Many of the regalia were shipped to Britain, but some royal treasures simply disappeared.  Rumours began to circulate of rogue British soldiers securing a portion of it.  They were said to have buried loot in bags within the palace compound, being unable to sneak it past the guards at the gates. Amongst the missing treasures was a gold calf weighing several hundredweight, a crown studded in rubies and diamonds surmounted by a peacock, quantities of precious stones, and an enormous and valuable ruby formerly on the forehead of a giant golden statue of Gautama Buddha.

On 9 January 1893, John Mobbs, an estate agent in Southampton, wrote to the Earl of Kimberley at the India Office regarding a rumour he had heard from a Charles Berry.  William White, alias Jack Marshall, was a private in the 2nd Queen’s Royal West Surrey Regiment.  He spent two years in Burma on the signalling staff, spoke the language, and left a wife and son there.   White lodged for some time with Berry’s mother-in-law at Wandsworth, and disclosed that he and another soldier had hidden away King Thibaw’s crown jewels and regalia.  The second soldier had given a death bed confession, admitting the theft and burial.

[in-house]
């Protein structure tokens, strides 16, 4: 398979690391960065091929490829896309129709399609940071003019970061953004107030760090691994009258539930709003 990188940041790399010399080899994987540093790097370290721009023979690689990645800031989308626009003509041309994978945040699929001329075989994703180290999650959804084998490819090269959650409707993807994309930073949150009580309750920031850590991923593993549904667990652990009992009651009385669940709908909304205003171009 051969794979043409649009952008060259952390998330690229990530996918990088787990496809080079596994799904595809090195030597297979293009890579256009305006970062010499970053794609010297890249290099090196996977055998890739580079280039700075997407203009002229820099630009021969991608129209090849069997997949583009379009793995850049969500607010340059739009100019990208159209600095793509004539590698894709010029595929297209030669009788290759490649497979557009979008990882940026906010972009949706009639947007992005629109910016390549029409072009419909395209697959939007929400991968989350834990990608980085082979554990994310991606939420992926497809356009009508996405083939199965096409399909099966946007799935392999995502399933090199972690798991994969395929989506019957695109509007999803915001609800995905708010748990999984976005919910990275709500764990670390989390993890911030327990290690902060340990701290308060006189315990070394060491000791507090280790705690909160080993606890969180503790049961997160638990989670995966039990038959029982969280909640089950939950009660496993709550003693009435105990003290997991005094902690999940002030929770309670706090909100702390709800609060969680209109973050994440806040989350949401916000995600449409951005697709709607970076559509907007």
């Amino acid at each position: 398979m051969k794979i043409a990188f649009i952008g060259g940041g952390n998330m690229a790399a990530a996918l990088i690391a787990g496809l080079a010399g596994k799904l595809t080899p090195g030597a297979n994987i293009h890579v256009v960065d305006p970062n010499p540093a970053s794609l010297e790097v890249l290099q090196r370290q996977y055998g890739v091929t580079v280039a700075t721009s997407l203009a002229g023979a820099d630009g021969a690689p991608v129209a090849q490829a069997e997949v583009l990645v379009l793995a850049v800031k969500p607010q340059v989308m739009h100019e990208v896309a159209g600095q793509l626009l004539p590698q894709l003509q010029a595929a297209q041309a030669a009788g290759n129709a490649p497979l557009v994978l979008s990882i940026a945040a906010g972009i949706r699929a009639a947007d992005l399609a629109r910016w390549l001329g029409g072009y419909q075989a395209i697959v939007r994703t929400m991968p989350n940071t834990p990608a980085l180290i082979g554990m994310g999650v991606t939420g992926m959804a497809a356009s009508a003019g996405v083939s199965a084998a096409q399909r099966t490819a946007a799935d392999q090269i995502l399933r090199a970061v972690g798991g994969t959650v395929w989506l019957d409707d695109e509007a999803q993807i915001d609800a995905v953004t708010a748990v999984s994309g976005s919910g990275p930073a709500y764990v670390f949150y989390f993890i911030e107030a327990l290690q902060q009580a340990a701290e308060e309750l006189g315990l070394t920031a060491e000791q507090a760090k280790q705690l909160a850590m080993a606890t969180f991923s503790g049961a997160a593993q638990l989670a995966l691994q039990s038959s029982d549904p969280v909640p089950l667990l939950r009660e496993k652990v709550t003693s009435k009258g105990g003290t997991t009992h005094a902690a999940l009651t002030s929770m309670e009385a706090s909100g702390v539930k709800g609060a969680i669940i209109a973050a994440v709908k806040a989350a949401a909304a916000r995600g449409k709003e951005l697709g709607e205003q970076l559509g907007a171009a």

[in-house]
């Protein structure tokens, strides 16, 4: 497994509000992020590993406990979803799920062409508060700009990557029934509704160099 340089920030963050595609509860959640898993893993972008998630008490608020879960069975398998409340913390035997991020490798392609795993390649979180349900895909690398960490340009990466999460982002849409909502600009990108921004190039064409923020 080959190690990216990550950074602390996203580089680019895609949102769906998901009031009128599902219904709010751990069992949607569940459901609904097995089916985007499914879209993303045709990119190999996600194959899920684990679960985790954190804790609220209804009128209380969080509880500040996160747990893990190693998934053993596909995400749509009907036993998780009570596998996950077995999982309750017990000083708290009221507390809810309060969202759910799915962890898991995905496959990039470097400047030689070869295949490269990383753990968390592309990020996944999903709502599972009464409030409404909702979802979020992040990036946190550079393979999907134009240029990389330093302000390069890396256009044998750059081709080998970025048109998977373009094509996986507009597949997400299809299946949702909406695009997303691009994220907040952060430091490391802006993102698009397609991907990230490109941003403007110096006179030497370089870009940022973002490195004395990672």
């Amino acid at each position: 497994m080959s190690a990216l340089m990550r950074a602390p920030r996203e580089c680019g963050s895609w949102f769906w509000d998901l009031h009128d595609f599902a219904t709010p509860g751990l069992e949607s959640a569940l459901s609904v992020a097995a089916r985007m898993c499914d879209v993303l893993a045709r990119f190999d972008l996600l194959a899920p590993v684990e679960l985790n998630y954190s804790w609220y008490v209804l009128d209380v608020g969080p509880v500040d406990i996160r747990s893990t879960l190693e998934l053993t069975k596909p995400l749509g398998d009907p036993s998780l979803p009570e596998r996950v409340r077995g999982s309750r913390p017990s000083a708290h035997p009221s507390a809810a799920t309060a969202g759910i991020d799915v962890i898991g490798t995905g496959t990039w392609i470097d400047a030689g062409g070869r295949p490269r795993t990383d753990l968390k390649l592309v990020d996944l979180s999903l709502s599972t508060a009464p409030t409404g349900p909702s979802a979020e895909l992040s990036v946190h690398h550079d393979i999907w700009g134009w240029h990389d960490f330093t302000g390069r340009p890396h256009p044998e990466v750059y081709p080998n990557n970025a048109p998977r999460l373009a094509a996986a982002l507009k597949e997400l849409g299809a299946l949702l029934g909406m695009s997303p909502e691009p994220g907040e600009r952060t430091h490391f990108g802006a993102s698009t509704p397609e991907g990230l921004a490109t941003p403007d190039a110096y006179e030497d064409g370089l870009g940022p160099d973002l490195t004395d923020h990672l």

White was working in Kent and Surrey as a labourer and dock worker.  Mobbs sought him out to ascertain details of his story.  White agreed to cooperate so long as the government indemnified him from punishment for the theft.  The government, unsure of the situation and unwilling to participate in a treasure hunt, offered Mobbs a percentage of the treasure’s worth should he retrieve it.